When lighthouse enthusiast Kevin P. Duffus discovered a 12-foot-tall, 6,000-pound, bronze and crystal lens in a government warehouse he knew he solved a long-standing mystery. The whereabouts of the enormous missing Fresnel lens from the Cape Hatteras Lighthouse in North Carolina had long eluded preservationists and investigators, emerging as the “holy grail” of lenses. Today, the mammoth antique lens is on display at the Graveyard of the Atlantic Museum on Hatteras Island for locals and tourists to admire.
Modern day nautical “light navigation” may consist of a solar-charged battery on a steel pole, but it’s the romantic striped or white-washed conical structures from the nineteenth century that coastal travelers and lighthouse fans flock to, and that many organizations, including the United States Lighthouse Society, seek to preserve—especially ones containing the increasingly rare Fresnel lens. The problem is they're not easy to find.
When the U.S. Coast Guard started modernizing lighthouses in the 1940s, many antique Fresnel lenses were misplaced or lost track of because they have no identification numbers.
“They did not necessarily look at them as artifacts,” says Bob Trapani Jr., executive director of American Lighthouse Foundation. “They looked at the lenses as obsolete technology, yet their optic technique is still being applied today.”
The beehive-shaped handmade glass lenses were first created in 1822 by French physicist Augustine Fresnel, and quickly developed a reputation in Europe for being able to cast beams of light up to 20 miles away. Six types of these lenses were invented for different sized lighthouses, all with concentric rings of glass prisms with a magnifying glass shaped lens at the center. Most importantly, Fresnel lenses enabled lighthouses to develop their own unique beacon with distinct light characteristics for mariners.
While the movement to preserve the nation’s lighthouses took off in the 1980s, with the United States Coast Guard selling the buildings to private owners, it wasn’t until recently that the focus shifted from preserving the structures to finding and protecting the heart of the antique lighthouse—the Fresnel lens. For the past seven years, The United States Lighthouse Society along with the American Lighthouse Coordinating Committee has been compiling a list of their whereabouts.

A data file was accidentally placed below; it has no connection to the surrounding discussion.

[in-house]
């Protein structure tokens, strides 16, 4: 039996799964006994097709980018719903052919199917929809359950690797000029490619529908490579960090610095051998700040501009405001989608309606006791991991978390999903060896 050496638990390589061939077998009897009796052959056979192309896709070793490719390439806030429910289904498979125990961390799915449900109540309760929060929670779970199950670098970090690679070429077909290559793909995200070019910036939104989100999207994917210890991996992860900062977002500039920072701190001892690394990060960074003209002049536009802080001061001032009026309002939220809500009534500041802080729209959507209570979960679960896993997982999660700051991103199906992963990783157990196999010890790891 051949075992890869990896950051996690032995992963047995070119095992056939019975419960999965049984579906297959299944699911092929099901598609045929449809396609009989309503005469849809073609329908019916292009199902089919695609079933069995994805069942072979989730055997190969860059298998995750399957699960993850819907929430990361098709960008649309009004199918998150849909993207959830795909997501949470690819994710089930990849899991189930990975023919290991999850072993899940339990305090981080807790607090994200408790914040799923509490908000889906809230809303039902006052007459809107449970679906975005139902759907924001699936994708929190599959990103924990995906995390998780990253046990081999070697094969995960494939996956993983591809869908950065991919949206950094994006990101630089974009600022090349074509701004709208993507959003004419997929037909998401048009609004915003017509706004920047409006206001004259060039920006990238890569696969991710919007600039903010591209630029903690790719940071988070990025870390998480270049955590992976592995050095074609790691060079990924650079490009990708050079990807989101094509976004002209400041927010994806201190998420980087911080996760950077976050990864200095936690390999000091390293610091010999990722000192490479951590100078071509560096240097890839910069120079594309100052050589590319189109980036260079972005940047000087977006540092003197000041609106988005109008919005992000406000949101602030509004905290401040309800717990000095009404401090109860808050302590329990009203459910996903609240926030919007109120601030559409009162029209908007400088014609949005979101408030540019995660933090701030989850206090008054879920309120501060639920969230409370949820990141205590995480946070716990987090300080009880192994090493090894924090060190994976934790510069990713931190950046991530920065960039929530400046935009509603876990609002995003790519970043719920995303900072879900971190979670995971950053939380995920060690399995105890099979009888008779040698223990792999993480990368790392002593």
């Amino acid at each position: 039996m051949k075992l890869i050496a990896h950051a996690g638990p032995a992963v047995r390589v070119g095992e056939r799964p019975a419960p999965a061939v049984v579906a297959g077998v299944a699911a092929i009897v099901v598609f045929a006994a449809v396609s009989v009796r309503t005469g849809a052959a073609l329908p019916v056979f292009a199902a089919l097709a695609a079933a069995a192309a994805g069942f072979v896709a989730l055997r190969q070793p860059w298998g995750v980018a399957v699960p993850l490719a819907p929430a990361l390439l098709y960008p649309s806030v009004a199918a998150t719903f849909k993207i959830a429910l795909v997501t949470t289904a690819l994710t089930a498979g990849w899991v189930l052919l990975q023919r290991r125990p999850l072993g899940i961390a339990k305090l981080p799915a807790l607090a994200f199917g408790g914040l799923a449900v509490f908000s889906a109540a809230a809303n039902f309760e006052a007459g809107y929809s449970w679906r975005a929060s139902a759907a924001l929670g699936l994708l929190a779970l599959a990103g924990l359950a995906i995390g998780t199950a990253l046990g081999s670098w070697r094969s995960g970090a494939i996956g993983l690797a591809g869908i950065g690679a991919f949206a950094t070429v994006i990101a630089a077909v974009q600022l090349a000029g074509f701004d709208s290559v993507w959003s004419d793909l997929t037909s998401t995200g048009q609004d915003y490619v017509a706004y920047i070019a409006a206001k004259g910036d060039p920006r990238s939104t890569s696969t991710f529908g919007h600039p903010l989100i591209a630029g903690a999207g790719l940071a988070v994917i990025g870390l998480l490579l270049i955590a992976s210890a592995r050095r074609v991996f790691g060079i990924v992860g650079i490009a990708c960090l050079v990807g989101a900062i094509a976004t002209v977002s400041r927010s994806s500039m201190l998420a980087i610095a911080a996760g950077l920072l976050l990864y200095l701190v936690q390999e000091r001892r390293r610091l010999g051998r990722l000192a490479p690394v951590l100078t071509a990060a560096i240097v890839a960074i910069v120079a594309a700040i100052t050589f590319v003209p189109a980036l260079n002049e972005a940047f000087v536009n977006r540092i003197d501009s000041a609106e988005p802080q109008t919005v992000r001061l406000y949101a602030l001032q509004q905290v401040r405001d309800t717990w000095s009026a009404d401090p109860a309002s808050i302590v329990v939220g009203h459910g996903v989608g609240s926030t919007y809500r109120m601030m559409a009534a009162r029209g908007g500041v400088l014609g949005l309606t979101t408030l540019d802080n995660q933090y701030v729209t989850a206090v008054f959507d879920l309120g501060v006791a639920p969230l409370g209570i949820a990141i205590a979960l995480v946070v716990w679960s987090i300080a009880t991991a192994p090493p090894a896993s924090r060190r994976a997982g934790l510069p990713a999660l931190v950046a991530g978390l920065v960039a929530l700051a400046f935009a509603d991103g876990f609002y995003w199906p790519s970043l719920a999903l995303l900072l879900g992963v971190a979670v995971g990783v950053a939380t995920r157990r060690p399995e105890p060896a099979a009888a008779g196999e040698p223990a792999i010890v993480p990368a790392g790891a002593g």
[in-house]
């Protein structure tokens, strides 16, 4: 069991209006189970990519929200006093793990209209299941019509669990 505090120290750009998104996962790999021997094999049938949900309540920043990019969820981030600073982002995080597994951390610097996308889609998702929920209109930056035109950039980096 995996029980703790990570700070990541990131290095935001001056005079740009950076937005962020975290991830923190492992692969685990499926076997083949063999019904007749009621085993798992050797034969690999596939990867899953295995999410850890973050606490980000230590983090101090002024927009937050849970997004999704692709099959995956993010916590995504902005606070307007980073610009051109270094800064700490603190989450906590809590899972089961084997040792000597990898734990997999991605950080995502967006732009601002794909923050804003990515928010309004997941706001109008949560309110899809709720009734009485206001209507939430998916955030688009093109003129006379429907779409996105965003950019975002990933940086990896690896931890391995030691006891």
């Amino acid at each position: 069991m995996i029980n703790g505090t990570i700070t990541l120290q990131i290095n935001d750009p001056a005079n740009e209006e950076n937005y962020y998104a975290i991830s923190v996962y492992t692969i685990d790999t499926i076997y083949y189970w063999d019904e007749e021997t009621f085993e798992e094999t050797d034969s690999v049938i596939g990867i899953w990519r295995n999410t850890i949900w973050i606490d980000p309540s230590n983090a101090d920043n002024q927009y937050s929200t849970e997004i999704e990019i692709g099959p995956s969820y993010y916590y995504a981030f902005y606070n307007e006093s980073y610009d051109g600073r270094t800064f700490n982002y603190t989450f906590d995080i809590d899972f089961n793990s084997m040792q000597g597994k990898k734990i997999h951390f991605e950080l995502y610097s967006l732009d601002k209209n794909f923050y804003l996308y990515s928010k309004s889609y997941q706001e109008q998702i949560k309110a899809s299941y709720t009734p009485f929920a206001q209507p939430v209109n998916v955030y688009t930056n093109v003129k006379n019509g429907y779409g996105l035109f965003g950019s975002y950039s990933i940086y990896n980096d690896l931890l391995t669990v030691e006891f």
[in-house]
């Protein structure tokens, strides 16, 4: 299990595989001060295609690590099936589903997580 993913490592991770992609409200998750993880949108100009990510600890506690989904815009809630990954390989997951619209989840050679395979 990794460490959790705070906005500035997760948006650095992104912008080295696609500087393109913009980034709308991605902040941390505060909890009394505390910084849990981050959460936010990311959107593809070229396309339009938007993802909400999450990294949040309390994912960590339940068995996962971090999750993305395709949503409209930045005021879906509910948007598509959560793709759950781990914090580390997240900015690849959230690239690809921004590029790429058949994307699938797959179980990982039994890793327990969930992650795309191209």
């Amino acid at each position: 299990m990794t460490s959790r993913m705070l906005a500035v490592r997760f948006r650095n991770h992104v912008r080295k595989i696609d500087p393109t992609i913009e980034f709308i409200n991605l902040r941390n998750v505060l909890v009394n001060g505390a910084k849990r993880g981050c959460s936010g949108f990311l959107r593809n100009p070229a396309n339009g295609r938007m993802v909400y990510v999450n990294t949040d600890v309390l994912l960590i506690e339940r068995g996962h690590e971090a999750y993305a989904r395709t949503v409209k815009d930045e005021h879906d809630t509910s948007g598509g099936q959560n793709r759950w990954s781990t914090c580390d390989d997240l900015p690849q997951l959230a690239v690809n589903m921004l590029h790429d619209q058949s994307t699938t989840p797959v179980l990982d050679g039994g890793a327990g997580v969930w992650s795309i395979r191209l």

Today, there are 500 known lenses, 80 of which are still in use throughout the United States, including in Sandy Hook Lighthouse in New Jersey, the oldest existing lighthouse in the United States. Most of these historic lighthouses are open to the public, and some even operate as coastal B&Bs.
Travelers curious about maritime history and seeing a Fresnel lens up-close can check into the working 1894 Heceta Head Lighthouse in Yachats, Oregon. On a cliff with sweeping views of the Pacific Ocean, it’s not only the brightest light on the Oregon Coast, but it’s also the most photographed lighthouse in the United States. Guests can stay in the Queen Anne–style Keeper’s House for $133 a night. And on the “other” coast in Bristol, Maine, the Pemaquid Point Lighthouse with 1856 Fresnel lens is available for weekly rentals for up to four people for $1,150.
Said to burn at “one million candlepower,” the first-order (largest) Fresnel lens at Jupiter Inlet Lighthouse in Florida inspired the lighthouse to found its own historical society, which conducts regular tours for visitors, who are allowed to climb the tower to see the lens and turquoise ocean views for themselves. (The sunset tour is especially popular.) And on Cana Island, Wisconsin, the local lighthouse, whose Fresnel lens is 139 years old, opened a special catwalk for glimpses of the artifact, and surrounding Lake Michigan, earlier this year.
For those who can bypass the buildings themselves and are interested only in lens lore and technology, the Maine Lighthouse Museum in Rockland has a diverse permanent collection of Fresnel lenses—the largest in the world.
Whether traveling near or far, The Lighthouse Society is appealing to the lighthouse lovers, and the public at large, for help in identifying any lenses not on the list in an ongoing effort to keep preservation of these historic artifacts alive.